Dalekmania's breadth.  Consequently, Dalek toys, models, soap, 
posters and figures were sold by the truckful.   Just in time 
for Christmas 1964, a rock group called the Go Joes released an 
album featuring the single entitled, "I'm Going to Spend My 
Christmas With a Dalek."   This is a significant point because 
the merchandising of TV shows (or even films) was not yet a fait 
accompli back in the mid-60s.  Instead, the idea was just 
emerging, in no small part due to the popularity of the Daleks, 
and another British superhero: James Bond (and his 1964 film 
entry, _Goldfinger_).   
     But the Dalek publicity war was fought on two fronts.  At 
the same time that the monstrous Daleks were sweeping the 
country and paralyzing frightened children, _TV Century 21_ was 
producing a line of exciting comics based on their explosive 
exploits, entitled, appropriately, "The Daleks."  The Doctor 
himself (sans his TV companions) was appearing regularly in _TV 
Comics_ at the time.  Thus, in little more than two seasons on 
the air, _Doctor Who_ had already made an important leap from 
the cathode ray tube to the four-color universe of comics, and, 
perhaps more importantly, to toy stores shelves.  The real 
British invasion had begun.
      As if all that weren't impressive enough an accomplishment 
for so young a TV series, the brain trust of AARU (which later 
formed Amicus), Milton J. Subotsky and Max J. Rosenberg, in 1965 
quickly launched _Doctor Who_ in yet another new direction: 
straight to the silver screen.  _Dr. Who and the Daleks_, 
starring Peter Cushing as the Doctor, was directed by Gordon 
Flemyng, and released in movie theaters all over England in 
1965.  It was quickly followed up by a sequel, _Daleks: Invasion 
Earth, 2150 A.D._ in 1966.  Thus, before _Star Trek_, _Planet of 
the Apes_, or any modern science fiction franchise had even been 
born, _Doctor Who_ had been on television, in comic books, and 
at movie theaters.  
      For many franchises, that would have been the end of it.  
So many science fictions productions burn bright for a time and 
then fade away to obscurity.   But that was not to be the 
destiny of _Doctor Who_. Its universe (or "whoniverse," as fans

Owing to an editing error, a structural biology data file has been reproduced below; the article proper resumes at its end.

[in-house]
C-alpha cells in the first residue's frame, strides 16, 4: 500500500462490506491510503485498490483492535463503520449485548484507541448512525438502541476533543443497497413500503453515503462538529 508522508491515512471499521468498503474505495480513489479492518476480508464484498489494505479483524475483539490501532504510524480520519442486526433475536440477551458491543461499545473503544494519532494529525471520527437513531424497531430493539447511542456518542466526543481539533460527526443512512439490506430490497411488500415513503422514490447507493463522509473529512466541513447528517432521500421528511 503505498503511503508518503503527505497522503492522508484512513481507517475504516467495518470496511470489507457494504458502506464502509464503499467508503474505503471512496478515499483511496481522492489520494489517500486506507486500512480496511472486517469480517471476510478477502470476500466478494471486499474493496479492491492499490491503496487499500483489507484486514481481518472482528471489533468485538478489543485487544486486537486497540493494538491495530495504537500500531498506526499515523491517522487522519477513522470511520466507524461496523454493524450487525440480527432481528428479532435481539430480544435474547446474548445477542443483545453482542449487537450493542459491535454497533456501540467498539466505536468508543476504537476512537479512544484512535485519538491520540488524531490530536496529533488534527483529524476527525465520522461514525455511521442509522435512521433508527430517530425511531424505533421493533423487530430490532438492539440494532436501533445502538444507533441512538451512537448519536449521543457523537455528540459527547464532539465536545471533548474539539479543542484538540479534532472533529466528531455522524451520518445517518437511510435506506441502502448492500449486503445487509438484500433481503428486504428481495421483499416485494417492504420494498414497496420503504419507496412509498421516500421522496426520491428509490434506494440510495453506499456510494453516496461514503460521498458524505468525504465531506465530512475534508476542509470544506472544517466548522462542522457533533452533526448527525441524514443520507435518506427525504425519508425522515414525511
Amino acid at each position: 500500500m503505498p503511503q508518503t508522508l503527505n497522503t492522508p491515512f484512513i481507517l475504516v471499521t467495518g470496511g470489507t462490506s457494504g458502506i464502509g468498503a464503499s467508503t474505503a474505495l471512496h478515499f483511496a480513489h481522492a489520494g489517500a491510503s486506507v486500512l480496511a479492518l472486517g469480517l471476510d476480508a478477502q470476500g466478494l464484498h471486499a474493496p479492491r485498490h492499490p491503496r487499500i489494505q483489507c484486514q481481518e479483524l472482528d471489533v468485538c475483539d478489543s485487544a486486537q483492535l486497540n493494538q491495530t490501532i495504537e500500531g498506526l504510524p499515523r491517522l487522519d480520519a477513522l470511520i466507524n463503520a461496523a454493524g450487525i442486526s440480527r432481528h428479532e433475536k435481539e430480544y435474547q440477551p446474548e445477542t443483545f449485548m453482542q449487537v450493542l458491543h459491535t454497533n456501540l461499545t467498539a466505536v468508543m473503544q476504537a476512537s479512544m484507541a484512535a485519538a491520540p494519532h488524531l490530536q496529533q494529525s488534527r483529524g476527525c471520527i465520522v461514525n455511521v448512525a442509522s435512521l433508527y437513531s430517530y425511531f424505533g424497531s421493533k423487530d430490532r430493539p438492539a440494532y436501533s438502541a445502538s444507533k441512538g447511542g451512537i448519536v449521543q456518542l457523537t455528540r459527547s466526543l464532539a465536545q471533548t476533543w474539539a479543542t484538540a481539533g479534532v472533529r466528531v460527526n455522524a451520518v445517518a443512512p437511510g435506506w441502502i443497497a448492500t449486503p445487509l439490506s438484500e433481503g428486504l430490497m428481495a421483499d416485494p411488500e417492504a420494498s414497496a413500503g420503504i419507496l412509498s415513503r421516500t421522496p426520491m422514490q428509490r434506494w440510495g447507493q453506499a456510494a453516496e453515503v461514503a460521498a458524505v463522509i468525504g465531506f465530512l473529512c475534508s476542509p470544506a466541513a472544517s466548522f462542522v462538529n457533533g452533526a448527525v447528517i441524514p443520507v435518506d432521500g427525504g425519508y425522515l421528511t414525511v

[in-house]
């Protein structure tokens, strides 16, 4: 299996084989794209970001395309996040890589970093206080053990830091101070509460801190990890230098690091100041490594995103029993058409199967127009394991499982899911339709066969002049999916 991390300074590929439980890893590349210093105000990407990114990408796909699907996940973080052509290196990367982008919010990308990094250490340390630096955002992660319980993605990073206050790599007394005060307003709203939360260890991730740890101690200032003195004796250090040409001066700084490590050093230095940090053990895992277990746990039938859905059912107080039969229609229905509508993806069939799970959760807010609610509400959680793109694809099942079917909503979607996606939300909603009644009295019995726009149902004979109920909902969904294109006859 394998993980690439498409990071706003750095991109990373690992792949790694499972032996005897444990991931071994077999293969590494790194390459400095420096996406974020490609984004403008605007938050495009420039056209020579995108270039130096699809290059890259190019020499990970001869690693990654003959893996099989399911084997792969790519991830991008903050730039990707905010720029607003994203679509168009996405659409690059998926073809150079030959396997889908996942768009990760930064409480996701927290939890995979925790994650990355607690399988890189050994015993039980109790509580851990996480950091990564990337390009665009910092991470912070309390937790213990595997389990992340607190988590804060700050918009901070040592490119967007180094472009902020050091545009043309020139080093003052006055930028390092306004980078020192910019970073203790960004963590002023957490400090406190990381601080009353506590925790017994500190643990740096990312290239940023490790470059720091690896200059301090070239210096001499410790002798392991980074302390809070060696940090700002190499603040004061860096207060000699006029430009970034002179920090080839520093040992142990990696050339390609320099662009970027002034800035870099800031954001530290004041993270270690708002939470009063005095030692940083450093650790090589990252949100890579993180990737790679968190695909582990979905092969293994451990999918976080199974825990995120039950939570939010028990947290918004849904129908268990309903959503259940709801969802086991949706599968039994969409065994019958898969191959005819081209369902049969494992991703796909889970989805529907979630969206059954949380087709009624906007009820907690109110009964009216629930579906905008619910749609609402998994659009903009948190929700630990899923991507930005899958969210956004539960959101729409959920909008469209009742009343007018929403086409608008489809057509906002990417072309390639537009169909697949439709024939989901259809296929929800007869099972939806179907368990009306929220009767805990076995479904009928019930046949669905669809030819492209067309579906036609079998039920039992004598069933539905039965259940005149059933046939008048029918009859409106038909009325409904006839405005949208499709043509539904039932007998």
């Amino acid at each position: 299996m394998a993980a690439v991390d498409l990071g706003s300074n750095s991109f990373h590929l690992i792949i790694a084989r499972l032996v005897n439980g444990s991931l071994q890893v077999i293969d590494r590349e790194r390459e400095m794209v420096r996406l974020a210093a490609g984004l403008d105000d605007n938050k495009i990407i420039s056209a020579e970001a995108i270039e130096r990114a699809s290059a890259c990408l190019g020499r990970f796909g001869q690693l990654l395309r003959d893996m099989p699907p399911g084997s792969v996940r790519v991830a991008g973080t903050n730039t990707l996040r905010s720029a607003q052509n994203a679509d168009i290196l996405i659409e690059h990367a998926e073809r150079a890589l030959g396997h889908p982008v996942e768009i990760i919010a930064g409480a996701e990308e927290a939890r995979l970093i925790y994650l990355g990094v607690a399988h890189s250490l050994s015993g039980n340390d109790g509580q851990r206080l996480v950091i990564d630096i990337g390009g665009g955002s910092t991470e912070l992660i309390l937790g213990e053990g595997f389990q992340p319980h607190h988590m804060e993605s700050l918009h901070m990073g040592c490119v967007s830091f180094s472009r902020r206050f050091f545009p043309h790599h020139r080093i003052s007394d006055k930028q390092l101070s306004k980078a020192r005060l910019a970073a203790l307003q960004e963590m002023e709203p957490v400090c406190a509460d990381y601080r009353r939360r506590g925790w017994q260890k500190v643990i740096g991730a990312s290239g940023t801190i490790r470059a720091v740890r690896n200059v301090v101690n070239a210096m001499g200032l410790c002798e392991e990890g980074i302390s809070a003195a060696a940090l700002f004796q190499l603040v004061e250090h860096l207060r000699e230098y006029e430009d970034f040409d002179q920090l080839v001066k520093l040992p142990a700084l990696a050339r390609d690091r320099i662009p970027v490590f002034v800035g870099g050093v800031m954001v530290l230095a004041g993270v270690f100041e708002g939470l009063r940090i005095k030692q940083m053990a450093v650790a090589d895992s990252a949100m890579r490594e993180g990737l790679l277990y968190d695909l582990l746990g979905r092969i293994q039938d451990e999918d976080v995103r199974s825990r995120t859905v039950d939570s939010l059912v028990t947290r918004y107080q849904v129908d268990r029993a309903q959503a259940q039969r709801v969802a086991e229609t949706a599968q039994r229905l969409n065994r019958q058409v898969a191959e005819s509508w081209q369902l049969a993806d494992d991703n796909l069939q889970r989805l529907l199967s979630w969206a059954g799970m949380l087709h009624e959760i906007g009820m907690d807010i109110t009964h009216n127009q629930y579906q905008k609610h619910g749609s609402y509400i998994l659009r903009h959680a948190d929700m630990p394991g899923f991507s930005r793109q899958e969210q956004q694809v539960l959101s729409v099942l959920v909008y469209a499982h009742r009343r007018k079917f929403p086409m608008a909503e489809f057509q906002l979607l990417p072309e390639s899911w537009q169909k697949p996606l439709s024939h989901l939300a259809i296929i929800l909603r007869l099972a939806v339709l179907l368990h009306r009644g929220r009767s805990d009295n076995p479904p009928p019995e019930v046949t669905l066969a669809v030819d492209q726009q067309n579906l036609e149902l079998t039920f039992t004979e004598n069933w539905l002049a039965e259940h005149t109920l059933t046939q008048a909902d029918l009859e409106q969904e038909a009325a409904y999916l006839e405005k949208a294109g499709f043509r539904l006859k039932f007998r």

often call it), was still expanding, like some kind of deranged 
Big Bang.  In 1965, a _Doctor Who_-related stage production 
entitled _Curse of the Daleks_ premiered at Wyndham Theater in 
London.[3]  Written by Dalek creator Terry Nation and TV story 
editor David Whitaker, the play didn't feature even a token 
appearance by the Doctor, but instead revolved around the 
nefarious Daleks and their megalomaniacal plans to conquer the 
cosmos.  But even that stage venture was not the curtain call 
for the whoniverse.  A second theatrical production, _Doctor Who 
and the Daleks in Seven Keys to Doomsday_ appeared in 1974 with 
actor Trevor Martin portraying the Doctor!  A decade later, a 
recurring _Doctor Who_ character (Cpt. Yates) appeared on stage 
at the Edinburgh Theater Festival of 1984, in  _Recall UNIT: The 
Great Tea bag Mystery_.  And, in 1989, just months before 
_Doctor Who_'s last season commenced on the BBC, _Doctor Who: 
The Ultimate Adventure_ by Terrance Dicks premiered on stage.  
The third actor to play the role on TV, Jon Pertwee, reprised 
his role until replaced by Colin Baker, the sixth TV incarnation 
of the long-lived Time Lord, for health reasons.  Ask yourself 
this question: When was the last time you went to Broadway and 
saw _Babylon 5_, _Farscape_, or _Star Trek_ on the theater 
marquee?  In this regard, like film and television and 
merchandising, _Doctor Who_ was a trail blazer.  One stage 
production might be viewed as an anomaly, but four represent 
nothing less than 'infiltration.'
     But the _Doctor Who_ dominion didn't stop with the stage.  
While the Time Lord conquered theater, screen and TV, he could 
also be *heard* as well as seen.  In 1976, a 20 minute 
production called "The Time Machine" (written by Bernard 
Venables) aired on the British educational radio program 
_Exploration Earth_.  It featured Tom Baker, America's favorite 
Doctor, in his most famous role.  Then, in 1985, a sophomore 
radio sortie called "Slipback" premiered during the Doctor's 
brief hiatus on television (caused by low ratings).  "Slipback" 
was written by then-story editor Eric Saward, and starred Colin 
Baker.  Again in the 1990s, _Doctor Who_ returned to radio in a 
series of adventures which included Barry Letts' "Paradise of 
Death" and his follow-up "The Ghost of N-Space," both of which